The Insider stumbled on a closed-door meeting at the Little Rock Hilton last week and did a double take at the mixed political backgrounds of those present — from Gov. Mike Huckabee’s main man Rex Nelson to Huckabee’s former political opponent, Nate Coulter, with people like former Hog David Bazzel and Republican operator/talk show host Bill Vickery in between. It wasn’t a coup in the making. What it was was football.
It was the organizational meeting of the Little Rock Touchdown Club, a gridiron version of the monthly Political Animals Club, where junkies get together monthly to talk about politics. The LRTD Club, modeled after clubs in other Southern cities, will meet weekly during football season to rehash and fearlessly forecast.
The first meeting is Sept. 7 (a Tuesday, subsequent meetings will be on Mondays) at 11:45 a.m. and will end promptly at 1 p.m. Lingering controversies will presumably be settled in the parking lot. There’s going to be a small membership fee, about $10, for those who want to be on a mailing list. Lunch will cost $15 to cover the room at the new Hilton. Anyone who shows up and pays for lunch can sit in. Bazzel said it will be just like a radio sports shows except you’ll never have to hear anyone add, “I’ll hang up now and listen.” Former Hog Bruce James’ pithy observations on the state of Hog ball are sure to be worth the price of admission. There will be occasional guest speakers.
Speaking of Bruce James: See Page 30 for our new weekly football feature, a quick Bruce James preview of the week’s Razorback game.
OK, you can figure why Wal-Mart, Entergy Arkansas and Stephens Inc. would throw a party at a nightclub for their homeys, the Arkansas Republican delegation to the national convention in New York. But Motorola?
Simple, payola fans. Motorola, which fed the Arkie GOP delegation breakfast at the trendy W Hotel, has reaped millions installing a statewide police radio system. It also will be guiding the $45 million work on upgrading that system and expanding it to connect with local police agencies. A big chunk of money consists of federal homeland security dollars. Gov. Mike Huckabee funneled all the state’s share of the dough to the radio project, despite complaints from big-city mayors that they had security needs, too.
Yes, Democrats got freebies at their Boston convention. Wal-Mart, Union Pacific and Burlington Santa Fe railroads and the Arkansas Petroleum Council sponsored one event.
Breakfast was courtesy of Beverly Enterprises (the nursing home people), the AFL-CIO and Winning Connections, a political communications company.
It’s fairly unusual for a politician seeking re-election to involve himself in another candidate’s race, and even more unusual for a U.S. congressman to be active in a state representative’s race. But that’s what Vic Snyder is doing. The campaign of Steve Harrelson of Texarkana, a candidate for state representative, sent out notices this week to known Snyder supporters in Little Rock, inviting them to a fund-raiser for Harrelson in Little Rock (also unusual for a Texarkanan) at Doe’s Eat Place from 5 to 7 p.m. Sept. 2. The invitation says that Snyder will be a “special guest” at the event. Snyder told the Times that Harrelson, a lawyer, was an old friend and was his campaign manager in 2000. Snyder and Harrelson are both Democrats, of course. Harrelson is opposed by Greg Jones, a Republican school superintendent.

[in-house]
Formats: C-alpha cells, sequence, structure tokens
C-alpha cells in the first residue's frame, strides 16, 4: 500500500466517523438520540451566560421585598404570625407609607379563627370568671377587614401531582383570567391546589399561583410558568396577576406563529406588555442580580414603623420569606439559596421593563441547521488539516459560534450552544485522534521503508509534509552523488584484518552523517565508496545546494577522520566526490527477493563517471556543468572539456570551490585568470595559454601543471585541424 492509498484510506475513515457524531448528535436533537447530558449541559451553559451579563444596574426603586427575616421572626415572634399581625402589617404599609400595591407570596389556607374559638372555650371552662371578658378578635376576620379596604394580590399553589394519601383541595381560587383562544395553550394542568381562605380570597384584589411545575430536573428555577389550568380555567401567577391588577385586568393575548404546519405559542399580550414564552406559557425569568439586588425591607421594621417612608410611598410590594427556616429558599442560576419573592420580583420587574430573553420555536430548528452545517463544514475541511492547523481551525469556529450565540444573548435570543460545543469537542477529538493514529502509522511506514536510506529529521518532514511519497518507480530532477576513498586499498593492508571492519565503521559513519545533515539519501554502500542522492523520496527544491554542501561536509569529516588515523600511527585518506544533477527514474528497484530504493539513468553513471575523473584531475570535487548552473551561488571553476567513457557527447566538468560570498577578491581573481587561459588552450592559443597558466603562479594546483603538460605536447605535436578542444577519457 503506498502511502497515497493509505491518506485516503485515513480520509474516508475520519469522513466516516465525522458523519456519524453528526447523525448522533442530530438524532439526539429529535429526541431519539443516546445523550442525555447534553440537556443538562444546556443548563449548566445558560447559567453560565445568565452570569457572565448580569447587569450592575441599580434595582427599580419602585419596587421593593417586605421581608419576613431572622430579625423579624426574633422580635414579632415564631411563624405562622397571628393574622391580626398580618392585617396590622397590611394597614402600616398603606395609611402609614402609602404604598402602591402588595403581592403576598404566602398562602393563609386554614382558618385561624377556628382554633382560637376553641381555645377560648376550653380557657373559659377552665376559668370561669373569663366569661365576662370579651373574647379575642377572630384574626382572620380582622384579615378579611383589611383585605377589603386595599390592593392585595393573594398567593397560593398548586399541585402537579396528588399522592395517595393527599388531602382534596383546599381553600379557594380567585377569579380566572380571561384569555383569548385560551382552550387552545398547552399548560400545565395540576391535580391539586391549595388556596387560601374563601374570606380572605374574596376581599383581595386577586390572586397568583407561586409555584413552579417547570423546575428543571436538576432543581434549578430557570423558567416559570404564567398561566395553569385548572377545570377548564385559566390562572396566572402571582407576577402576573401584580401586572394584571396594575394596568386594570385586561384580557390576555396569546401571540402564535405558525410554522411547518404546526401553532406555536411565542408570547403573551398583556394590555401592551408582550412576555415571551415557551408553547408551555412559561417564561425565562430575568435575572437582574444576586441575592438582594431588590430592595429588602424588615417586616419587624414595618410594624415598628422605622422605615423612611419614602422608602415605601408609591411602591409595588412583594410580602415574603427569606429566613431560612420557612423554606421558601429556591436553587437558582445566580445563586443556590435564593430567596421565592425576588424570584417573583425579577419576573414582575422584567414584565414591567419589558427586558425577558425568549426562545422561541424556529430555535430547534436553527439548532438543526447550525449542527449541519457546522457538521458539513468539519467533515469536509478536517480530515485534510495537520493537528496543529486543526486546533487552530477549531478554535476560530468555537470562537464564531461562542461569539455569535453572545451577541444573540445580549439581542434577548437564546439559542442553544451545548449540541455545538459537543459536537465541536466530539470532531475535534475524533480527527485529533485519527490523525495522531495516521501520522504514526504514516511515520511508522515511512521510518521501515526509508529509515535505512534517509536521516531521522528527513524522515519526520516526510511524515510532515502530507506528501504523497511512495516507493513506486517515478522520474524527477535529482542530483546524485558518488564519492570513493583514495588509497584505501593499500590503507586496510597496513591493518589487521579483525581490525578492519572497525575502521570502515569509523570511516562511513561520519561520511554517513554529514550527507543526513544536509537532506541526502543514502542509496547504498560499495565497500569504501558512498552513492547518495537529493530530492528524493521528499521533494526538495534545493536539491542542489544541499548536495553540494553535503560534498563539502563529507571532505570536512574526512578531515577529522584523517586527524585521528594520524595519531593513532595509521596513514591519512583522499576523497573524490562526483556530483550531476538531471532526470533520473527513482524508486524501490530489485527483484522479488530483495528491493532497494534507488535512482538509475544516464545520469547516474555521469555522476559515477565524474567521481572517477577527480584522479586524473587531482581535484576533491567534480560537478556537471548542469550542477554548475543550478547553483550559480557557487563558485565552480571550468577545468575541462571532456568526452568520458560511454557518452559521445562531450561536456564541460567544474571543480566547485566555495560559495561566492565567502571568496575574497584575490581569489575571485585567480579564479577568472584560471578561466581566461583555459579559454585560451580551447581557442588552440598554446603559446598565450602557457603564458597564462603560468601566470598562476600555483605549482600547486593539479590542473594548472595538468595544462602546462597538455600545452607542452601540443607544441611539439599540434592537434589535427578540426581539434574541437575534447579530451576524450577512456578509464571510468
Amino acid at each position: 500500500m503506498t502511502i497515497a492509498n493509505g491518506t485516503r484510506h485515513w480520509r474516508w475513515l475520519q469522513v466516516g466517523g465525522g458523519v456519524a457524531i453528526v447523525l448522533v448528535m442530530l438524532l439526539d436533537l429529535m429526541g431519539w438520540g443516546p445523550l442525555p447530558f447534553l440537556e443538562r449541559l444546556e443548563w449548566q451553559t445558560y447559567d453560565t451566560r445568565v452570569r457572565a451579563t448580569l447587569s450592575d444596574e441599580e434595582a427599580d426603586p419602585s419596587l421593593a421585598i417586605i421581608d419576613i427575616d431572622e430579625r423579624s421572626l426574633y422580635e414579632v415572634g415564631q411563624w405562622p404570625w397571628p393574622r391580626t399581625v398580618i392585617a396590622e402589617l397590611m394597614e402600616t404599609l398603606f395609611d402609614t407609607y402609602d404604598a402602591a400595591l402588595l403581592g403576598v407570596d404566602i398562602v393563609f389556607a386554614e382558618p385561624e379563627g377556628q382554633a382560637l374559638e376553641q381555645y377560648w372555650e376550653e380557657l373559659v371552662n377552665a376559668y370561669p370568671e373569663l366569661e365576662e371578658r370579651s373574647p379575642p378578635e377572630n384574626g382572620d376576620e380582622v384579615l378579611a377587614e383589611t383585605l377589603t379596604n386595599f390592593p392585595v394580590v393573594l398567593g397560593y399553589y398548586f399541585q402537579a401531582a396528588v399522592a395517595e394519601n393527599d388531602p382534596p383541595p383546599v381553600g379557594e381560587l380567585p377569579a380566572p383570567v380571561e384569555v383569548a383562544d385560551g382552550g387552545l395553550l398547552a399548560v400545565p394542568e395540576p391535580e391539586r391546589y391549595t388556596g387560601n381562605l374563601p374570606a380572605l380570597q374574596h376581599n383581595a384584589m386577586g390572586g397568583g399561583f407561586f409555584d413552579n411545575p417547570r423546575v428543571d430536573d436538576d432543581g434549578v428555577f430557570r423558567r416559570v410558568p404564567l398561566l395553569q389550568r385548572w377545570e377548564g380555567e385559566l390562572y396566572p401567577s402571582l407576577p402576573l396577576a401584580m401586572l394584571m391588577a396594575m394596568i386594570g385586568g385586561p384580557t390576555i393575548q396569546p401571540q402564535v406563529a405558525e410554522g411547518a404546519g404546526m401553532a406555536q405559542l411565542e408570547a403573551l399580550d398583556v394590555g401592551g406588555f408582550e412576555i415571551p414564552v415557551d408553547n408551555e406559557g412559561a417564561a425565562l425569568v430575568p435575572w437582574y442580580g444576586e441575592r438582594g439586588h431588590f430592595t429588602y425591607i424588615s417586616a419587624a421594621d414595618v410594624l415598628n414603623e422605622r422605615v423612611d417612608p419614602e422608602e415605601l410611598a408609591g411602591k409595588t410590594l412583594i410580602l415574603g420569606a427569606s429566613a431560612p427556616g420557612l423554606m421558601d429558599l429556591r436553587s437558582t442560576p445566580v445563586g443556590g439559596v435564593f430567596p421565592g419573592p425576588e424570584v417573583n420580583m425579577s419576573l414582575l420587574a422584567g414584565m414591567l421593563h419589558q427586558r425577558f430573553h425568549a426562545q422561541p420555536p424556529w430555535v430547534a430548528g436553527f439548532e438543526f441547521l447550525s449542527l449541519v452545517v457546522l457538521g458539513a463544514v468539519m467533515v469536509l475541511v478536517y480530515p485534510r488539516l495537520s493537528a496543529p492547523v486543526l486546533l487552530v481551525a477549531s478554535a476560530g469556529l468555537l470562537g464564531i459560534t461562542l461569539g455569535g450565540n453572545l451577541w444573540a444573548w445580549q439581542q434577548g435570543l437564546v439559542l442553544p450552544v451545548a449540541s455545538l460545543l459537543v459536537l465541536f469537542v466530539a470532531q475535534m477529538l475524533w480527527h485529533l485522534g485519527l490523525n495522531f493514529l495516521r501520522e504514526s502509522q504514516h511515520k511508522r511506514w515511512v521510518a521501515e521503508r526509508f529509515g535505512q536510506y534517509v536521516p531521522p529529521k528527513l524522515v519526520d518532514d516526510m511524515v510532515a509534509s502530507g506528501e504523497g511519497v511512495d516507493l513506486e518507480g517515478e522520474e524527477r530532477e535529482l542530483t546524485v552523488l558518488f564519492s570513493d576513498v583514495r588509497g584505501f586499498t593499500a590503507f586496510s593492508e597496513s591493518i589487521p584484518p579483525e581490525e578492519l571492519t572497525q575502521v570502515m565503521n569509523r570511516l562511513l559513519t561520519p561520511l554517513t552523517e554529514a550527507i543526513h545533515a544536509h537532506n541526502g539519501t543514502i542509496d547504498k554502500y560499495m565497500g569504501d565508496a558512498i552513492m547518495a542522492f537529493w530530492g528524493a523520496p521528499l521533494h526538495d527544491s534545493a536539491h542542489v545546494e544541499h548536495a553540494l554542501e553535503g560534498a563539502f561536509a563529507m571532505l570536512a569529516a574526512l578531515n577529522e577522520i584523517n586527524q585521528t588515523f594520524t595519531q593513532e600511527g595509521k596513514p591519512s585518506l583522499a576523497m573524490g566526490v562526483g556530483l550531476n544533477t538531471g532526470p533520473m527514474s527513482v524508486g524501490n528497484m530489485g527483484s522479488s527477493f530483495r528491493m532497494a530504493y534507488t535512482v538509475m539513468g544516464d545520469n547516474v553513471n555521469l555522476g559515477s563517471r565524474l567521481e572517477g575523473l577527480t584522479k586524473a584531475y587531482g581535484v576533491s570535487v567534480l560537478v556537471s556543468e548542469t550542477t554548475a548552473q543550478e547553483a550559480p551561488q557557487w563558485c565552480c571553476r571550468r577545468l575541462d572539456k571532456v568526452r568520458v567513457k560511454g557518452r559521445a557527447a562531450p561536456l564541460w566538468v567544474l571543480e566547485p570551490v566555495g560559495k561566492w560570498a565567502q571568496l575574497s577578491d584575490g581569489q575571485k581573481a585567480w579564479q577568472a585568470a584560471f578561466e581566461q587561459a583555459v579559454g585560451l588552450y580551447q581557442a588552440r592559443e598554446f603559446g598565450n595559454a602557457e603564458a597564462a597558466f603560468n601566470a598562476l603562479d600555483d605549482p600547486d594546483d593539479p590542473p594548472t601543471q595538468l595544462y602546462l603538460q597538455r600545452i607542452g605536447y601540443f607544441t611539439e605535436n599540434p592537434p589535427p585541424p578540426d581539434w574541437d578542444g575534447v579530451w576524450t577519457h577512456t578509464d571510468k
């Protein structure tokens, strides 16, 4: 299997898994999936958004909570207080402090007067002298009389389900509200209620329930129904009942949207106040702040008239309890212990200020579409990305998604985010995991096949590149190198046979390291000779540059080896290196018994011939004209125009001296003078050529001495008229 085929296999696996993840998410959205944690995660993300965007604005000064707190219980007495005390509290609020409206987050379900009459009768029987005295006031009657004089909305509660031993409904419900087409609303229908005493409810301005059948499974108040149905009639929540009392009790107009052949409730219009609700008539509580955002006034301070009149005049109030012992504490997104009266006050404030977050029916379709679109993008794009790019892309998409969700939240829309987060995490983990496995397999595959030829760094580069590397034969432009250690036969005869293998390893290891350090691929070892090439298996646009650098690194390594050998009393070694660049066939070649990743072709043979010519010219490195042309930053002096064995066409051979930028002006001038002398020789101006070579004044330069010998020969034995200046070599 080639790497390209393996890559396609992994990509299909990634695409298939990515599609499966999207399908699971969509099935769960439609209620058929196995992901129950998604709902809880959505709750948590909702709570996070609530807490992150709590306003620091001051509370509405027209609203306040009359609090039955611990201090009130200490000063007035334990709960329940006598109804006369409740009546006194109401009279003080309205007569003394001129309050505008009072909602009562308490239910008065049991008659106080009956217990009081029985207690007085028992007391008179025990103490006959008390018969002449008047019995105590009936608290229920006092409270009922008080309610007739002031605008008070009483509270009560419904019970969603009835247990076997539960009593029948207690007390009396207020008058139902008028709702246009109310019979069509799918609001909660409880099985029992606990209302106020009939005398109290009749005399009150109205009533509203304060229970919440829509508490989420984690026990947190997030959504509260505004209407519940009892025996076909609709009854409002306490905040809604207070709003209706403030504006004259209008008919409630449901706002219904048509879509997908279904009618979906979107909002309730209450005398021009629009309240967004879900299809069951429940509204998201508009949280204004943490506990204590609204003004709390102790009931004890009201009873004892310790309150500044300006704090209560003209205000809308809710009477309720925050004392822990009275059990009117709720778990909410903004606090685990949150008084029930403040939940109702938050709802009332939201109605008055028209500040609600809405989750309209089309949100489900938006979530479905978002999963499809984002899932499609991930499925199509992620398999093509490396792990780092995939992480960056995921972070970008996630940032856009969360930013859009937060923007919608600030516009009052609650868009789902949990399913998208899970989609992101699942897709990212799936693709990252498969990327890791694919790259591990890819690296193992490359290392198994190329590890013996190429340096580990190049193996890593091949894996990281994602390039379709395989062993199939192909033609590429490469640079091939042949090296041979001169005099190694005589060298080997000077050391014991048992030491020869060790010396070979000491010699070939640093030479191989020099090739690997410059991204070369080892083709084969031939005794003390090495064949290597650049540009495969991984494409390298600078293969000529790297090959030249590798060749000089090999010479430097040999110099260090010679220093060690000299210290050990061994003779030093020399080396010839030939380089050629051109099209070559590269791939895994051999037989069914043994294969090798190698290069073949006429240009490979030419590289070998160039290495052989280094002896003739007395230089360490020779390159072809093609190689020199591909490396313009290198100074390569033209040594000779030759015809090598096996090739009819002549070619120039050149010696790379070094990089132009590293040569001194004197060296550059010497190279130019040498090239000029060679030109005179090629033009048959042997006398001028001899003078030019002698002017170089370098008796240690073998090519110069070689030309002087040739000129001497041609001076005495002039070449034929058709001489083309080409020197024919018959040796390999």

Sheila Kennedy, a professor of architecture at the Massachusetts Institute of Technology and founder of Kennedy & Violich Architecture Ltd., will give the June Freeman lecture tonight at the Arkansas Arts Center, part of the Architecture + Design Network series at the Arkansas Arts Center.
The Walton College of Business is working to expand its executive education by opening an office in downtown Little Rock that would offer non-degree programs to the health, banking and finance and retail industries in Central Arkansas, the school confirmed today.
A former mental health agency director has won a default judgment worth $358,000 over a claim for unpaid retirement pay and Sen. Jeremy Hutchinson is apparently to blame for failure to respond to pleadings in the case.
Old habits die hard. We may have a new Republican majority in the legislature, but like the old Democratic majority, it still doesn't hurt to have a lawmaker spouse to land a part-time job during the legislative session.
When we first asked Gov. Mike Beebe about the "circuit breaker" idea out of Arizona (automatically opting out of Medicaid expansion if the feds reduce the matching rates in the future), he said it was fine but noted that states can already opt out at any time, an assurance he got in writing from the feds.
An interesting controversy is brewing in Conway Public Schools, periodically a scene of discord as more liberal constituents object to the heavy dose of religion that powerful local churches have tried to inject into the schools, particularly in sex education short on science and long on abstinence.